Insincere Happiness: If someone knows that they are jealous, they may try to over compensate by putting on a huge grin and acting overly happy. Unfortunately, what your friend doesn’t realize is that this type of behavior seems very unnatural and insincere.

Tears You Down: You decide that you are ready to go back to work after being a full-time, stay-at-home mom. Instead of being happy for you, your friend tells you that going back to work makes you a bad parent. If your friend constantly makes you feel bad about your decisions in life, they may be doing so to feel better about their own decisions and about themselves.

Lack of Support: This is demonstrated when you rely on friends to help you achieve something that is important to you and they fall extremely short in delivering. They can either come up with every excuse in the book as to why they can’t help you, or worse, they promise to help but don’t.

Constant Discouragement: This happens when your friend tells you all of the reasons why you shouldn’t or CAN’T do something, instead of encouraging you to “go for it.”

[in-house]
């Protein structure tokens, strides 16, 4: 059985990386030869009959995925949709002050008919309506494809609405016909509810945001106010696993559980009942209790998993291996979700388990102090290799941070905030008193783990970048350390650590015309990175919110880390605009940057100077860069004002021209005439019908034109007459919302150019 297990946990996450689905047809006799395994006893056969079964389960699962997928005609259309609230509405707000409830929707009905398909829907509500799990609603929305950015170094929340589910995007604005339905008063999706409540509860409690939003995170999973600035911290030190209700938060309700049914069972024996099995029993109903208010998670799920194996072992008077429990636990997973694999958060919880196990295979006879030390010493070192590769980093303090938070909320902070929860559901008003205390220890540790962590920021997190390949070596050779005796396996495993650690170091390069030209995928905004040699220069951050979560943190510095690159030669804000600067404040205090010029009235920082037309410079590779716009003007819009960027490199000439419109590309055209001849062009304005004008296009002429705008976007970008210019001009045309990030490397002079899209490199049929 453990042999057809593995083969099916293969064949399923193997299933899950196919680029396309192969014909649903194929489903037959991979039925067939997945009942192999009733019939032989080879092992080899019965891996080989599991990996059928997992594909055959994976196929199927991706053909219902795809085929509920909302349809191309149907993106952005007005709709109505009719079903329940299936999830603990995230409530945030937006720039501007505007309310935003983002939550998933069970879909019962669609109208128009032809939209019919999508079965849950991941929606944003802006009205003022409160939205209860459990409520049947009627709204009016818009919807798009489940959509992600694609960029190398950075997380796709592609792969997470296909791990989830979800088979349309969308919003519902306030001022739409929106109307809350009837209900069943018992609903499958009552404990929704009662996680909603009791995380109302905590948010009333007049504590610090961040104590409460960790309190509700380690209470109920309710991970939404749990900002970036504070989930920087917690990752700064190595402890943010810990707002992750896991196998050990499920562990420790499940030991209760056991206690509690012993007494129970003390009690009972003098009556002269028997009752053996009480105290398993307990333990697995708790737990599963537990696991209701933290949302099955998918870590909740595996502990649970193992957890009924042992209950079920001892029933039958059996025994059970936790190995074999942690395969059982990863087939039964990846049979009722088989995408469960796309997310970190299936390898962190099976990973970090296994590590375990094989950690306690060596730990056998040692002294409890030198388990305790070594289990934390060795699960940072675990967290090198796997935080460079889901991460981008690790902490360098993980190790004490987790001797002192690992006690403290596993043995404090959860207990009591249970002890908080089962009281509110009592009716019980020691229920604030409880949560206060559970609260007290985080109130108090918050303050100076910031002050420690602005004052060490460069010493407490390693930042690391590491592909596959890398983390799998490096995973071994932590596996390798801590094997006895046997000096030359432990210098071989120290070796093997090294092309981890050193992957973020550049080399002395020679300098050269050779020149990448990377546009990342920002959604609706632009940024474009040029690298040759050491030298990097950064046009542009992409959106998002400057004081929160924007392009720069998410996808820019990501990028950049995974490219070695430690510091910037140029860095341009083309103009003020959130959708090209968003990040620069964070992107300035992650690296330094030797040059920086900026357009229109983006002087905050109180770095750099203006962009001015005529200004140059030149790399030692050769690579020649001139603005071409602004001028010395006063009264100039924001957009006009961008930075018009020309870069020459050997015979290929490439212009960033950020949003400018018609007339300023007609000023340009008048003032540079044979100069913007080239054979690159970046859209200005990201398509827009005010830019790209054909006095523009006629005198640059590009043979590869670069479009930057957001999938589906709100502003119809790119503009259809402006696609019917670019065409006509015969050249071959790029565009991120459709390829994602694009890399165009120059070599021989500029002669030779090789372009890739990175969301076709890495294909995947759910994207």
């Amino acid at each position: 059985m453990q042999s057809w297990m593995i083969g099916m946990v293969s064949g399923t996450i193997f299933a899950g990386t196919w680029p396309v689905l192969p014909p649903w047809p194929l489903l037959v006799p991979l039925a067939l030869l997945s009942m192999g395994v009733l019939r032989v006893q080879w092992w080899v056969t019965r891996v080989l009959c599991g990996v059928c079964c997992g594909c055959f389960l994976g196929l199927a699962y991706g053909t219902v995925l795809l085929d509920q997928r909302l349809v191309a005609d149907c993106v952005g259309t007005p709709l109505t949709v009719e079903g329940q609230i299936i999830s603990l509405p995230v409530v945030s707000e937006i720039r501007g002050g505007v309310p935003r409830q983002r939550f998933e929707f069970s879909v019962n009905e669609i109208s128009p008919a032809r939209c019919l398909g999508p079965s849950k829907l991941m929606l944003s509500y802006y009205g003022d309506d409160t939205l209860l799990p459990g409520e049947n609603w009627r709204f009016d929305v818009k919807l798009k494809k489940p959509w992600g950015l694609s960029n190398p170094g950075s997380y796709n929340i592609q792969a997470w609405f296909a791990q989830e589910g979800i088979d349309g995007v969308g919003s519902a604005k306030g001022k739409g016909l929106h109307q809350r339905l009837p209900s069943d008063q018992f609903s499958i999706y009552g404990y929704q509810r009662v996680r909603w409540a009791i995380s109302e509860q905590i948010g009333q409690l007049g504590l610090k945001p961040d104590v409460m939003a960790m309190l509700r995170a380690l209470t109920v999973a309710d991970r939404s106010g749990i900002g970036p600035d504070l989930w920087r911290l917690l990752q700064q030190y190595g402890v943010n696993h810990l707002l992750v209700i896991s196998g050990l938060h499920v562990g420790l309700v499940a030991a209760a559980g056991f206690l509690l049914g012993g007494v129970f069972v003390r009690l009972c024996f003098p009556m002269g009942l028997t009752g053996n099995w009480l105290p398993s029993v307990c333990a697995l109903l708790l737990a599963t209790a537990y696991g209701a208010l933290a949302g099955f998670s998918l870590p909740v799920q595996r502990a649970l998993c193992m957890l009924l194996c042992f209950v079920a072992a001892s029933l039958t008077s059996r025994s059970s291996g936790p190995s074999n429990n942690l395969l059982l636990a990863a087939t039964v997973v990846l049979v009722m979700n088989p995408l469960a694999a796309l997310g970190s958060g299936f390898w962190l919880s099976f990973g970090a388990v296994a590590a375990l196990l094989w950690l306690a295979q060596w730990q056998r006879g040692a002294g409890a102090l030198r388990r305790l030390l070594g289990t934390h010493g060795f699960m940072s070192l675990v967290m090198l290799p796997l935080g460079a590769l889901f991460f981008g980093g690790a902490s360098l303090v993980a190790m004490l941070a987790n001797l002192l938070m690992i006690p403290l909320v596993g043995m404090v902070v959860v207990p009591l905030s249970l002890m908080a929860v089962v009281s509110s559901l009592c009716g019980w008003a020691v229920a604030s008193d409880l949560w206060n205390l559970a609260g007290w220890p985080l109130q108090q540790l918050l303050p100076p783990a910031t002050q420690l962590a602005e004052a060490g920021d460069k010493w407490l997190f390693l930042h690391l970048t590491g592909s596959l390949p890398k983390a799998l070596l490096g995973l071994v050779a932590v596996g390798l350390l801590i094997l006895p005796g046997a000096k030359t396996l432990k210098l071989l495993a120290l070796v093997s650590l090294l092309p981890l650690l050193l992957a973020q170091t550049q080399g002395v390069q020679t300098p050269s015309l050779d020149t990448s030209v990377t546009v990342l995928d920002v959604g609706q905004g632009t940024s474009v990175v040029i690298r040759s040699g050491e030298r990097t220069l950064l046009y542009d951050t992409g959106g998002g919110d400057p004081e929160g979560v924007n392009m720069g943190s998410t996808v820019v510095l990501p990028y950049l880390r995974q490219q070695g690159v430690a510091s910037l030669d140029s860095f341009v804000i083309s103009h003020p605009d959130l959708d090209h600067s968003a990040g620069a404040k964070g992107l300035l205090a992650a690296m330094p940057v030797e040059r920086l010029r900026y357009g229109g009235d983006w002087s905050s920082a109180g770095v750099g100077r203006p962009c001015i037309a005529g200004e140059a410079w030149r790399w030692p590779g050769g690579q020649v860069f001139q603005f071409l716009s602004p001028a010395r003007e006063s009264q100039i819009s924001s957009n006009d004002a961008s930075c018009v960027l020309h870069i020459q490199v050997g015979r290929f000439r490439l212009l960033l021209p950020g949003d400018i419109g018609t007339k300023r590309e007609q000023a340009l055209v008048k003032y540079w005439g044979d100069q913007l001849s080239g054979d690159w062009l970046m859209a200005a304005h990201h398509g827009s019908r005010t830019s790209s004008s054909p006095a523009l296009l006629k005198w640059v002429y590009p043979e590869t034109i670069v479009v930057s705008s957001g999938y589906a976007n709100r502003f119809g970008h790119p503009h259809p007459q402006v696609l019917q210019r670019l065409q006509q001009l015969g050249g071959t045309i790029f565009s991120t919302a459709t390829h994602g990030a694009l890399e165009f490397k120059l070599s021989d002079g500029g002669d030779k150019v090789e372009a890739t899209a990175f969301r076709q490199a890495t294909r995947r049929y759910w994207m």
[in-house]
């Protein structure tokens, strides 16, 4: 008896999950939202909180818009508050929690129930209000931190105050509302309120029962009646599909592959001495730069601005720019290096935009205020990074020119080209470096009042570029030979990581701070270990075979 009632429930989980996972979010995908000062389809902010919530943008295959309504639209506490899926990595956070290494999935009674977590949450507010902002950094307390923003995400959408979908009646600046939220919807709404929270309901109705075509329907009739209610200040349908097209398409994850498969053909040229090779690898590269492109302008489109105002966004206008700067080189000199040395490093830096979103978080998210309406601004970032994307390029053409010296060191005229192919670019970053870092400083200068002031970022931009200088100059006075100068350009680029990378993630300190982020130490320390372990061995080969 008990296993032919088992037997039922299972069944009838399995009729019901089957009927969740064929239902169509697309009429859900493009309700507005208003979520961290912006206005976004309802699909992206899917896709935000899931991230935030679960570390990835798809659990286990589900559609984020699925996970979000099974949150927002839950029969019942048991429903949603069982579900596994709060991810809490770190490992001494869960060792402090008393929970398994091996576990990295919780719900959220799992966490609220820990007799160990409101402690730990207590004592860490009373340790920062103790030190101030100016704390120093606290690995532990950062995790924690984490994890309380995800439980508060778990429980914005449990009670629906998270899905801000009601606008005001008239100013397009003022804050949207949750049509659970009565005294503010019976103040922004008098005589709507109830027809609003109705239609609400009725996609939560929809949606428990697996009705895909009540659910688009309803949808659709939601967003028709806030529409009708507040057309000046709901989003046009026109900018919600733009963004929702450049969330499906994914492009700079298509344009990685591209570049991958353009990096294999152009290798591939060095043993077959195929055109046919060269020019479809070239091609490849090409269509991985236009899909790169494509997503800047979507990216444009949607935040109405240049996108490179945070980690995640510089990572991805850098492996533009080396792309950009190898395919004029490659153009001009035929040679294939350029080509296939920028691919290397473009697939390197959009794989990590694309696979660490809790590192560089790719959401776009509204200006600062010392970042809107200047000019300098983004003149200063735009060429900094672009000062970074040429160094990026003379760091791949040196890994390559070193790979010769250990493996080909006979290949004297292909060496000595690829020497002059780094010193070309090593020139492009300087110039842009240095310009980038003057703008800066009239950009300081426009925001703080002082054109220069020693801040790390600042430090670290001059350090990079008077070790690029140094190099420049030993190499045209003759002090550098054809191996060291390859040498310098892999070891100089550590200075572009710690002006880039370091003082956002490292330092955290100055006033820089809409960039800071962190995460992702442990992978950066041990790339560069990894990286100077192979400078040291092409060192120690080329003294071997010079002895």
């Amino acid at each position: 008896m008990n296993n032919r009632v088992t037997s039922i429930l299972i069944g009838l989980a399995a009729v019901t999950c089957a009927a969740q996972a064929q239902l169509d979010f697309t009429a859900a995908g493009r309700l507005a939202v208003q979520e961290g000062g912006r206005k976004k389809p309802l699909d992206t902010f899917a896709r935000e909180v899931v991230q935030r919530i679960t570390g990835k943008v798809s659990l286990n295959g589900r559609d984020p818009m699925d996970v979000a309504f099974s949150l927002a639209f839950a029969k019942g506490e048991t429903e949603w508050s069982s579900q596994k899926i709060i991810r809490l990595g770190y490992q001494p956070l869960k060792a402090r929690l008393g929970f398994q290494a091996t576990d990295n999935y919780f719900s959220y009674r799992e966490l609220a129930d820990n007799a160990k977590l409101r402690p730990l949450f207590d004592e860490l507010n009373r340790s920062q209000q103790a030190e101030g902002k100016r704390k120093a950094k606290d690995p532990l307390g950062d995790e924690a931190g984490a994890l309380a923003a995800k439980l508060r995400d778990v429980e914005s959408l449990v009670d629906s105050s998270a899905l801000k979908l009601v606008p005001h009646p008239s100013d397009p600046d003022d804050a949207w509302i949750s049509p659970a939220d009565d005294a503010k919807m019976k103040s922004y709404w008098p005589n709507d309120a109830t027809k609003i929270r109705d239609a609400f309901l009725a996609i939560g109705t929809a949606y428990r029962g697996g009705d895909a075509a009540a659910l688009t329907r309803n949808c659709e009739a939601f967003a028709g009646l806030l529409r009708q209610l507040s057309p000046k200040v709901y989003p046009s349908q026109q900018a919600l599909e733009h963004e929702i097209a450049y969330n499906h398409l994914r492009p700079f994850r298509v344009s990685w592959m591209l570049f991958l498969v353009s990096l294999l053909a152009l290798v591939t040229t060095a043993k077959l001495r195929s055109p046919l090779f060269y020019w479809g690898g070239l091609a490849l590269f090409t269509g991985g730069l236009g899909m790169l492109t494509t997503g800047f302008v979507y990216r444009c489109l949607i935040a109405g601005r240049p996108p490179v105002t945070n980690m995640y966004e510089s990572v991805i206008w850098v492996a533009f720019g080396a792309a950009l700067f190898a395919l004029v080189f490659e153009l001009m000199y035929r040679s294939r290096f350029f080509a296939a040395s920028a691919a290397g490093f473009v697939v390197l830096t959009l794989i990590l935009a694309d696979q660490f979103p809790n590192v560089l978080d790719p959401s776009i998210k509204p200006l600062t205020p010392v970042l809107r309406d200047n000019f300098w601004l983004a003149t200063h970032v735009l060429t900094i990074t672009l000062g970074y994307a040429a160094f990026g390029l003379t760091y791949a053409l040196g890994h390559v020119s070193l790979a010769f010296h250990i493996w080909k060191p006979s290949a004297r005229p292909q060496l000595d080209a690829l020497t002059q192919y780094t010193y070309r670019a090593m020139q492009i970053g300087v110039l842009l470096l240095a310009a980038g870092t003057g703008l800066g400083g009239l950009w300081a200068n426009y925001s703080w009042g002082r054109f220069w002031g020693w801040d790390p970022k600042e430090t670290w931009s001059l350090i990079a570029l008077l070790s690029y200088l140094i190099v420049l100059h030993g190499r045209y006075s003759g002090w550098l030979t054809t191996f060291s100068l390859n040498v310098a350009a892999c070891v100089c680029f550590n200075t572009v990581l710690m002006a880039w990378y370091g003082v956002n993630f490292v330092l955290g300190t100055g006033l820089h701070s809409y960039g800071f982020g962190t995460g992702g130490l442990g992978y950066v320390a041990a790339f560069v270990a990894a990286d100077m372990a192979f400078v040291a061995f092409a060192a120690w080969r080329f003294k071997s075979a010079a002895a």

In general, if every time you succeed at something or have good news and your friend acts distant, strangely or dismissive, it might mean that they are jealous. Or, if you find it awkward or difficult to talk to your friend about things that make you happy or that you’re involved with, it might mean there is a little green-eyed-monster. It is important, however, to remember that if you are experiencing any of these behaviors or traits in your friendship, it may not mean the friendship is completely over. Here are a few things to consider: